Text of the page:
So here's the evidence as of today. We'll attempt to keep this updated as new data becomes available, roughly monthly. It all manually updated (no software auto updates) so we'll try to be as consistent as possible, and will post notices when updates are made.

Image Explanation/How to Read: The vertical axis (left hand side of the image) is time, extending from November 1996 (or Nov 2013) (top) to recent time (March 31) (bottom). The horizontal axis (bottom of the image) are the coordinates of the equatorial Pacific Ocean, extending roughly from the far West Pacific (New Guinea) on the left to the far East Pacific (Galapagos Islands) on the right. Looking from the top of the image to the bottom one can view the evolution of variations and anomalies over the entire Pacific all in one image. The images on the left are actual temperatures or winds, and on the right are anomalies (departures from normal for that area and that time of year). It is the anomalies that define El Nino. There are two pairs of images for each section, one for the 1997 event, and one for the suspected 2014 event. Analysis for each section is provided below.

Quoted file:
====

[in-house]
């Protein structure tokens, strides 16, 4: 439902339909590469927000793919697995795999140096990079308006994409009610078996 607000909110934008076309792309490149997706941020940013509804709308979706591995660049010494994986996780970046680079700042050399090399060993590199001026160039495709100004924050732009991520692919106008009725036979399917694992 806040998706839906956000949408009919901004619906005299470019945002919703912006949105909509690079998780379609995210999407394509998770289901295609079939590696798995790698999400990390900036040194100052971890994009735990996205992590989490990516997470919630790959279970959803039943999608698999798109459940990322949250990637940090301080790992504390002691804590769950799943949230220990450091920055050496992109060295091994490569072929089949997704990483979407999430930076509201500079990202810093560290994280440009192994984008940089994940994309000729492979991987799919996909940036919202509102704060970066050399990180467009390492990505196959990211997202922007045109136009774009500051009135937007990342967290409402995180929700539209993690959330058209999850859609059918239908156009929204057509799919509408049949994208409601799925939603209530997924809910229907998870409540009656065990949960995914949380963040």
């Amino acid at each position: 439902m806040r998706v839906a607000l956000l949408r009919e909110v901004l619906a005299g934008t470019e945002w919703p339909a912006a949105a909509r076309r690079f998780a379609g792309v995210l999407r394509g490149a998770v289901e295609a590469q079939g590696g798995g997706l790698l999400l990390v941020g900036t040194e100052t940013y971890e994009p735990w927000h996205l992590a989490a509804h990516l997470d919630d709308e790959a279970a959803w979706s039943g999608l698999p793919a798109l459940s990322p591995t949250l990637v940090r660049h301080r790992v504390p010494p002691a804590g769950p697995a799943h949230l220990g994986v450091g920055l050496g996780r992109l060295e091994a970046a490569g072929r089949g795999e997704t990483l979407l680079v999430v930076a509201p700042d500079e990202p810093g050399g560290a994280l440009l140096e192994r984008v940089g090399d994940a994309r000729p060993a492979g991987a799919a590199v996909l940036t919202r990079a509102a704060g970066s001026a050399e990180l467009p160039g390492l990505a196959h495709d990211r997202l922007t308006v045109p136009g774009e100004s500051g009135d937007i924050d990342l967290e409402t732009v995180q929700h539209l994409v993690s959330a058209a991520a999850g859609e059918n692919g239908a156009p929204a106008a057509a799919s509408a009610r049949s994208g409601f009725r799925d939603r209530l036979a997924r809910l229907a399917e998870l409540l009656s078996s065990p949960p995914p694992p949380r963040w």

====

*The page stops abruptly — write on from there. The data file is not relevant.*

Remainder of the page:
All images courtesy of NOAA TOA

Wind Speed
Blue colors indicate wind speeds below normal and reds are above normal. Relative to El Nino, the greater the reduction in winds speeds in the far West Pacific, the greater the likelihood that a Kelvin Wave will form. On the Anomaly Charts (right hand images) notice the significantly larger reduction of trades near the dateline starting in January in the 2014 image (lower image) as compared to the 1997 event (upper image). And in the 2009 El Nino wind speeds of -2.0 were never experienced to the magnitude of the 2014 event, and only approached that of the 1997 event in October.


Sea Surface Temperature